Posts Tagged ‘anthology film’
Another installment of the FUTURESTATES TV anthology, this 15-minute film by Greg Pak (comic writer behind The Hulk) personifies climate change as it gives us a vision of a bleak future if we do nothing to reverse this change. Greg Pak poses a question for the audience: How quickly would we seek change if we had to survive the same way plants do? Pak uses scenes shot directly into bright sunlight and scenes focused specifically on the drinking of water to emphasize for the audience how important these things are – to us and to plants. The director sets the stage in an interview on the Live for Films blog:
He blew it and as far as he’s concerned everybody blew it because folks didn’t get out there and push the government hard enough. Nobody pushed hard enough, so he’s this jaded and almost self-hating guy as the story begins.
In contrast to Mason, the corporate suit character, is Gloria, a woman from his past that represents everything ethereal and natural. (Greg Pak’s official website includes an interview with the actress, Betty Gilpin.) Gloria helps the protagonist to “be the change” he’d like to see in the world – quite literally. The filmmakers ends the film with that infamous Ghandi quote, as well as an image of Gloria and many others soaking up necessary sunlight on the National Mall in front of the nation’s Capital, a symbol of American government. Definitely an interesting look at the future.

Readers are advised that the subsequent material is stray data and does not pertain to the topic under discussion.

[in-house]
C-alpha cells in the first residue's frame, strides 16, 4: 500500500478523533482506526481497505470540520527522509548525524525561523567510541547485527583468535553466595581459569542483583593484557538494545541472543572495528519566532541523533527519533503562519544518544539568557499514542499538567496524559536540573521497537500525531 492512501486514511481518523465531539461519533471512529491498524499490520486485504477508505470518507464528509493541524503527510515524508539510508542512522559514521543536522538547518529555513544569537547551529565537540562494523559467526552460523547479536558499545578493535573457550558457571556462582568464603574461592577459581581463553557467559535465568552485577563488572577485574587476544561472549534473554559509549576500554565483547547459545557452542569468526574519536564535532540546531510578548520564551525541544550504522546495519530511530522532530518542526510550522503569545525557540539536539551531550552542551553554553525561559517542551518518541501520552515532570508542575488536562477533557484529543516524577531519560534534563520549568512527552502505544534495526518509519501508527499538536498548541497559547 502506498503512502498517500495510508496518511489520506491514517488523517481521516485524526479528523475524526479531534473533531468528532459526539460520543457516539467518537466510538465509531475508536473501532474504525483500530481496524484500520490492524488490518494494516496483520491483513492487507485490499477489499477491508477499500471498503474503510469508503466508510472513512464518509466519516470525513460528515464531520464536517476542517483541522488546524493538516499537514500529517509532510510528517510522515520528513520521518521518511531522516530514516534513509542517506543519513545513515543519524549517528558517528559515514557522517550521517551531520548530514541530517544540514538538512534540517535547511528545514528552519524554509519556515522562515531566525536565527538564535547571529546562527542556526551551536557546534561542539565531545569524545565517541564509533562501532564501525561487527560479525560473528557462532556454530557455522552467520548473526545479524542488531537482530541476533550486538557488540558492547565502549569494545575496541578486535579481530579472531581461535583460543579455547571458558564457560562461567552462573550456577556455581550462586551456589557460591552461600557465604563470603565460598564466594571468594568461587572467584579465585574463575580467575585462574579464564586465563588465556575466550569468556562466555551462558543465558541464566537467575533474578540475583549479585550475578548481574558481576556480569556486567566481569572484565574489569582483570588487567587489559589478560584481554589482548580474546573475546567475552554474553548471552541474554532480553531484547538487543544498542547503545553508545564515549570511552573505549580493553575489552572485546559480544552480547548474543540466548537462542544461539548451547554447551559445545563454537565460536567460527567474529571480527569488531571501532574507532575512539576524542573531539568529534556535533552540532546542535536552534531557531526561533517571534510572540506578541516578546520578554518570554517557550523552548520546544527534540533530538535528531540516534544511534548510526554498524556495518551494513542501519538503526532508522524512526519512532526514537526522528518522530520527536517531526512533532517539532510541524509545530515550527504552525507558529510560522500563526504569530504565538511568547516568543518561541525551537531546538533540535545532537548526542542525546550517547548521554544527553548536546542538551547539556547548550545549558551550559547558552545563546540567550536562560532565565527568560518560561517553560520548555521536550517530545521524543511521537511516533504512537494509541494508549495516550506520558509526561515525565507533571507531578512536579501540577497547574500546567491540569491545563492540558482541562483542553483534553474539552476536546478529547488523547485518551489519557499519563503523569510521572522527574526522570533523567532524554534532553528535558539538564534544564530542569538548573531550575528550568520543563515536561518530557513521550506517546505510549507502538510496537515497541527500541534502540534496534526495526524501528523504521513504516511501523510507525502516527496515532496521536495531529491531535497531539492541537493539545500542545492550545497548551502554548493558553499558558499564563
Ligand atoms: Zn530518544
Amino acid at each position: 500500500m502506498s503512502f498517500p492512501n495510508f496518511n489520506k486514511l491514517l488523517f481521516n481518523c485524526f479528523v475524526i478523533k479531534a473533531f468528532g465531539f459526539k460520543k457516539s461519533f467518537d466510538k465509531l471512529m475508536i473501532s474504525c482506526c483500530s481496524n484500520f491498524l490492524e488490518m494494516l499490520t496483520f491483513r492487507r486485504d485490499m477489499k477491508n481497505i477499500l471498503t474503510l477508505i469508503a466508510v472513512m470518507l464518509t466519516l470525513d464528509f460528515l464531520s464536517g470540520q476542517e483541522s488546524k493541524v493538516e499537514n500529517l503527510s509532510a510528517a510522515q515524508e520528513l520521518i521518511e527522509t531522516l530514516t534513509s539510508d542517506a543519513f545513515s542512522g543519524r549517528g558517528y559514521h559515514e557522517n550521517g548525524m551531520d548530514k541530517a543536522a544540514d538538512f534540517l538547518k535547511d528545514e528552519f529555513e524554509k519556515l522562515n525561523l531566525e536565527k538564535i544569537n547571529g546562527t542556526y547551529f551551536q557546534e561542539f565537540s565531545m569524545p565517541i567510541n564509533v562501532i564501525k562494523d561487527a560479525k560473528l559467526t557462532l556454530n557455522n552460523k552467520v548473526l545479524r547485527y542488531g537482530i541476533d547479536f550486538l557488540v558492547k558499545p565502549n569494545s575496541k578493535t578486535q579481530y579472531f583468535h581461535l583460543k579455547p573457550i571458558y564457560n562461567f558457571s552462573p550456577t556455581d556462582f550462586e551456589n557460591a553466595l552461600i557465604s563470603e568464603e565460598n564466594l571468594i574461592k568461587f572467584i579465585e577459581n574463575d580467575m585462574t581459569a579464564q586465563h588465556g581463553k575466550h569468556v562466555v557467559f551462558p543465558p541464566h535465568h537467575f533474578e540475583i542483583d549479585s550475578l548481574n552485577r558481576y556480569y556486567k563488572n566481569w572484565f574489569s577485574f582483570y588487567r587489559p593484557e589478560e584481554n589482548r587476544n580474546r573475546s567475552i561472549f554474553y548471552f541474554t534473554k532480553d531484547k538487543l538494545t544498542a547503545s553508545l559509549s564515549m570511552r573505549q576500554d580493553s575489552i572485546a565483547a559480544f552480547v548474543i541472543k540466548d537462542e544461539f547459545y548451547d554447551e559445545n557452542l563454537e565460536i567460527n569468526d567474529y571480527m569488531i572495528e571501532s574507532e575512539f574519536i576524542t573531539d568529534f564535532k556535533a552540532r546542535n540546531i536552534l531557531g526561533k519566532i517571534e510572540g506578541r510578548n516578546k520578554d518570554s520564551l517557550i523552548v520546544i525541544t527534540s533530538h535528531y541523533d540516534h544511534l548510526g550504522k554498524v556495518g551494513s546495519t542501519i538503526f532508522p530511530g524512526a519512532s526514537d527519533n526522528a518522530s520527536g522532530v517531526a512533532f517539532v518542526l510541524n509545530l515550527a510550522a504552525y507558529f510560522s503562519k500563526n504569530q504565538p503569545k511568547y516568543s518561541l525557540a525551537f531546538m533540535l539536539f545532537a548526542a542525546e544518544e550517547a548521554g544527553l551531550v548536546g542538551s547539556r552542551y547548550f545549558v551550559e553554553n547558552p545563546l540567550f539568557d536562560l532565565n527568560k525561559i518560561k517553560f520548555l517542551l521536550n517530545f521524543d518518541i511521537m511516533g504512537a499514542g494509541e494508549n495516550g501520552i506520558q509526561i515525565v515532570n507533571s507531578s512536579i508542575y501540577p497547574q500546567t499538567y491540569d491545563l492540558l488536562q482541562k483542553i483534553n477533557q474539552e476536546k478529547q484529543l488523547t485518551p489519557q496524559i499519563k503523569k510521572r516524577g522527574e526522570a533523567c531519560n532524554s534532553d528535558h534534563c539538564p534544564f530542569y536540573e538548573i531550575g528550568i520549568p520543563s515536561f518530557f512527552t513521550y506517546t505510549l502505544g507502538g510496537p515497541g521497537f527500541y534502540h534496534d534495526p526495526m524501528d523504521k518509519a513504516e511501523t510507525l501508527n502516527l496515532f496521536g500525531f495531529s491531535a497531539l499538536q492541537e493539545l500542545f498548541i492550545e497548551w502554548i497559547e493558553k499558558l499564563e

Cinema cannot make the world better, but more aware, yes. – Gaspar Noe
This is the overarching theme of the 8 No Time Left campaign, in which eight filmmakers produced eight short films about the Millenium Development Goals set by the UN in September of 2000. By 2015, they hope to cut world poverty in half. The issues the filmmakers explore include poverty, education, equality, child mortality, maternal health, HIV/AIDS, environmental sustainability, and development. (You can read more about the No Time Left project on their website.)
I’d like to focus on two of the films included in this project, by two auteurs with distinct filmmaking styles, Mansion on the Hill (2008) by Gus Van Sant and The Water Diary (2006) by Jane Campion.
Honestly, I’m not sure I see the connection between a skateboarding montage and child mortality. The information Van Sant includes in the film is startling, and I can appreciate the simple way he reveals his purpose to the audience – with statistics in bold white lettering across a montage of young adults testing their limits. The only connection I could reach for is that many children will not get the chance to try things like skateboarding, because they’ll never reach the age to do so. In developed countries we take advantage of our time for leisure and ability to try any activity, while Third World countries struggle to meet the physiological needs of their younger generations. The simplicity, short length, and nonfictional nature of this short stands in stark contrast to Jane Campion’s short.